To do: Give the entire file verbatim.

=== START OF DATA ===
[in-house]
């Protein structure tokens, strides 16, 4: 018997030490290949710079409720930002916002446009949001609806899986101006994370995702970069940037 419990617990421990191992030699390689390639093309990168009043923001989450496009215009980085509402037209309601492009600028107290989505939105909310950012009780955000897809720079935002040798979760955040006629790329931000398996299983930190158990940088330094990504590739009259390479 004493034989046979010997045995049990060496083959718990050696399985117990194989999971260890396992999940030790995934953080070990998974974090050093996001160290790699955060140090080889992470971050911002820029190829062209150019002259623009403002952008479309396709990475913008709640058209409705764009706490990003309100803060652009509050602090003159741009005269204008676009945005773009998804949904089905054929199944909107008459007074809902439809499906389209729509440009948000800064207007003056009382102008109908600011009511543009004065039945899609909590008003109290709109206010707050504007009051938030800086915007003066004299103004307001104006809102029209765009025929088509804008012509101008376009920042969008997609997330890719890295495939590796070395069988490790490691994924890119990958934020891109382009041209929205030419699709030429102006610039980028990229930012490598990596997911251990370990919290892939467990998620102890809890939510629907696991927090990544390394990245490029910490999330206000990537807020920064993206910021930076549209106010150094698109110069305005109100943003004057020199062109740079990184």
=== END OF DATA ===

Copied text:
[in-house]
């Protein structure tokens, strides 16, 4: 018997030490290949710079409720930002916002446009949001609806899986101006994370995702970069940037 419990617990421990191992030699390689390639093309990168009043923001989450496009215009980085509402037209309601492009600028107290989505939105909310950012009780955000897809720079935002040798979760955040006629790329931000398996299983930190158990940088330094990504590739009259390479 004493034989046979010997045995049990060496083959718990050696399985117990194989999971260890396992999940030790995934953080070990998974974090050093996001160290790699955060140090080889992470971050911002820029190829062209150019002259623009403002952008479309396709990475913008709640058209409705764009706490990003309100803060652009509050602090003159741009005269204008676009945005773009998804949904089905054929199944909107008459007074809902439809499906389209729509440009948000800064207007003056009382102008109908600011009511543009004065039945899609909590008003109290709109206010707050504007009051938030800086915007003066004299103004307001104006809102029209765009025929088509804008012509101008376009920042969008997609997330890719890295495939590796070395069988490790490691994924890119990958934020891109382009041209929205030419699709030429102006610039980028990229930012490598990596997911251990370990919290892939467990998620102890809890939510629907696991927090990544390394990245490029910490999330206000990537807020920064993206910021930076549209106010150094698109110069305005109100943003004057020199062109740079990184």